This beauty hangs in the Public Museum in Grand Rapids, Michigan:
The Driggs Aircraft Company of Lansing, Michigan, built only twenty-one Skylark biplanes between 1929 and 1931. Most of them were used in Western Michigan and Northern Indiana for training pilots, stunts in airshows, or carrying passengers on short business and pleasure trips. The Skylark was the favored aircraft of Northern Air Service, Central Air Service, and the Kent and Impala Flying Clubs, all based at the old Kent County Airport.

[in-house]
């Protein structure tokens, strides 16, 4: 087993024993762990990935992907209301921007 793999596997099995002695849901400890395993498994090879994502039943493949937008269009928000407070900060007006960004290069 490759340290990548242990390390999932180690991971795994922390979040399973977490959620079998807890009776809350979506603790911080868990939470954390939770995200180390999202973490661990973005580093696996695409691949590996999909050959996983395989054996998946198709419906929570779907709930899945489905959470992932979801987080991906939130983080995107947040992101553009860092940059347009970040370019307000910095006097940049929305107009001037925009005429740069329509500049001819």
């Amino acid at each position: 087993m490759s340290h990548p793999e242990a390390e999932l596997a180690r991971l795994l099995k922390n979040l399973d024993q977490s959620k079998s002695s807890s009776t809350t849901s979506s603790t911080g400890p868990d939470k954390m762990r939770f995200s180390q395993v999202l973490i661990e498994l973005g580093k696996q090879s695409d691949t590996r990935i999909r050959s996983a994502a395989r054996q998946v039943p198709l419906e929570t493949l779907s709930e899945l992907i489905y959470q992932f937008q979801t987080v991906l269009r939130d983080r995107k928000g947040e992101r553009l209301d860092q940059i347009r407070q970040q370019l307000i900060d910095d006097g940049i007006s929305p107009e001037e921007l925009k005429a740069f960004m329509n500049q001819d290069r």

Even though its economic success was cut short by the Great Depression, the Skylark represented a leap forward in light aircraft technology. The lightweight canvas over frame design (less than 1,000 pounds with the engine) and more powerful engines were stable in the air, and allowed them to become airborne with shorter takeoff distances.
This is the only surviving production Skylark. It had a 96 h.p. engine that gave a top speed of 100 mph and a cruising range of 300 miles.
Murdoc took this photo this past weekend. A couple of more views below: